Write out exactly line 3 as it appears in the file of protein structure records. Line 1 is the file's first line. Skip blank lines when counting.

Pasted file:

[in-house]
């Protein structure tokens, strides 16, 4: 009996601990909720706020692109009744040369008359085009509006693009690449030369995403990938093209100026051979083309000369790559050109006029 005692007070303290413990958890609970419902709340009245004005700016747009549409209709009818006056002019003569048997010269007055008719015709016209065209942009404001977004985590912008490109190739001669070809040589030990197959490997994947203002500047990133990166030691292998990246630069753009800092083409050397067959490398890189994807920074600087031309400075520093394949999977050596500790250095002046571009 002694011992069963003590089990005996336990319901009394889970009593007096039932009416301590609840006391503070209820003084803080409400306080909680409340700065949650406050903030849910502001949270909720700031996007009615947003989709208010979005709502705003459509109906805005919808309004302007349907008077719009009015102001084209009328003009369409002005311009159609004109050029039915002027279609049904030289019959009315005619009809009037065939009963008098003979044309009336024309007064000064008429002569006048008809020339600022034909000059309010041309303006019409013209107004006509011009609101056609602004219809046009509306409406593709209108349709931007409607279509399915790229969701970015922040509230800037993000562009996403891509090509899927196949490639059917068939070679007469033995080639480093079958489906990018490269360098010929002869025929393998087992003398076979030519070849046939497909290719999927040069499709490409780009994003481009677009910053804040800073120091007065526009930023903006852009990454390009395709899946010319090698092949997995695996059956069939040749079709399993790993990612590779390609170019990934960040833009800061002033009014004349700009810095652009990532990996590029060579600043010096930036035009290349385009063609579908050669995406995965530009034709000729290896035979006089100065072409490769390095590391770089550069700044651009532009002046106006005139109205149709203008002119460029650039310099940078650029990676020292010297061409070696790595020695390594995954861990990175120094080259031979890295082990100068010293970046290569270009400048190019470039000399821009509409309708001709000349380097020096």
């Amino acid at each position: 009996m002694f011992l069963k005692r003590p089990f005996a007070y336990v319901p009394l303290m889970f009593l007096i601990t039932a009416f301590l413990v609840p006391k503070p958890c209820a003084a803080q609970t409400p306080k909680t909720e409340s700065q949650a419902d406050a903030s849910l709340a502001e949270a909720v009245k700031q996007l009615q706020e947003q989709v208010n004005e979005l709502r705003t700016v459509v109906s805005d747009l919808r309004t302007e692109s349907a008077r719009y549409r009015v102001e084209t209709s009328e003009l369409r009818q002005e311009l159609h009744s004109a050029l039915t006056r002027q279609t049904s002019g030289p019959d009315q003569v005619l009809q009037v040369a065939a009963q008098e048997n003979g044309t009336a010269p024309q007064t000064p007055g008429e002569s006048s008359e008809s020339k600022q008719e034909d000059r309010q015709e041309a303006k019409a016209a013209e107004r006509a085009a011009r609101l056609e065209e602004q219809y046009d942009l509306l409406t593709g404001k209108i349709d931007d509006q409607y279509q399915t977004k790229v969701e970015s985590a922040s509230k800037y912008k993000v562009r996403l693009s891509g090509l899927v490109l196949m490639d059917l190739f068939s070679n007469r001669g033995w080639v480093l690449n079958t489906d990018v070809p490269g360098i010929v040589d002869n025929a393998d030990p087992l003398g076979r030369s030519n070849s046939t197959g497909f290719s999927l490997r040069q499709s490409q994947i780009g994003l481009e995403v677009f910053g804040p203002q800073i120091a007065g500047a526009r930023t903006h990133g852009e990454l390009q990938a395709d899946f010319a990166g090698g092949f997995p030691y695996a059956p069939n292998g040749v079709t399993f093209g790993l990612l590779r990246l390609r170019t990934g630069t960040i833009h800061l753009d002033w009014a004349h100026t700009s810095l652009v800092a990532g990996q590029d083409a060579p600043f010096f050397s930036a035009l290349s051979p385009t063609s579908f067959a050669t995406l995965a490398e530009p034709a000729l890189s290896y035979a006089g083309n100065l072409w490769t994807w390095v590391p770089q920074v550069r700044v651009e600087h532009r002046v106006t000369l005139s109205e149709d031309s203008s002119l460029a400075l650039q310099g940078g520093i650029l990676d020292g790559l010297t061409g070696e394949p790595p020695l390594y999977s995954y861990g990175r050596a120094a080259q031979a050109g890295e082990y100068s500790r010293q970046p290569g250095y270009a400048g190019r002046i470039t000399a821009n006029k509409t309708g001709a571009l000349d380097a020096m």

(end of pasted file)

């Amino acid at each position: 009996m002694f011992l069963k005692r003590p089990f005996a007070y336990v319901p009394l303290m889970f009593l007096i601990t039932a009416f301590l413990v609840p006391k503070p958890c209820a003084a803080q609970t409400p306080k909680t909720e409340s700065q949650a419902d406050a903030s849910l709340a502001e949270a909720v009245k700031q996007l009615q706020e947003q989709v208010n004005e979005l709502r705003t700016v459509v109906s805005d747009l919808r309004t302007e692109s349907a008077r719009y549409r009015v102001e084209t209709s009328e003009l369409r009818q002005e311009l159609h009744s004109a050029l039915t006056r002027q279609t049904s002019g030289p019959d009315q003569v005619l009809q009037v040369a065939a009963q008098e048997n003979g044309t009336a010269p024309q007064t000064p007055g008429e002569s006048s008359e008809s020339k600022q008719e034909d000059r309010q015709e041309a303006k019409a016209a013209e107004r006509a085009a011009r609101l056609e065209e602004q219809y046009d942009l509306l409406t593709g404001k209108i349709d931007d509006q409607y279509q399915t977004k790229v969701e970015s985590a922040s509230k800037y912008k993000v562009r996403l693009s891509g090509l899927v490109l196949m490639d059917l190739f068939s070679n007469r001669g033995w080639v480093l690449n079958t489906d990018v070809p490269g360098i010929v040589d002869n025929a393998d030990p087992l003398g076979r030369s030519n070849s046939t197959g497909f290719s999927l490997r040069q499709s490409q994947i780009g994003l481009e995403v677009f910053g804040p203002q800073i120091a007065g500047a526009r930023t903006h990133g852009e990454l390009q990938a395709d899946f010319a990166g090698g092949f997995p030691y695996a059956p069939n292998g040749v079709t399993f093209g790993l990612l590779r990246l390609r170019t990934g630069t960040i833009h800061l753009d002033w009014a004349h100026t700009s810095l652009v800092a990532g990996q590029d083409a060579p600043f010096f050397s930036a035009l290349s051979p385009t063609s579908f067959a050669t995406l995965a490398e530009p034709a000729l890189s290896y035979a006089g083309n100065l072409w490769t994807w390095v590391p770089q920074v550069r700044v651009e600087h532009r002046v106006t000369l005139s109205e149709d031309s203008s002119l460029a400075l650039q310099g940078g520093i650029l990676d020292g790559l010297t061409g070696e394949p790595p020695l390594y999977s995954y861990g990175r050596a120094a080259q031979a050109g890295e082990y100068s500790r010293q970046p290569g250095y270009a400048g190019r002046i470039t000399a821009n006029k509409t309708g001709a571009l000349d380097a020096m």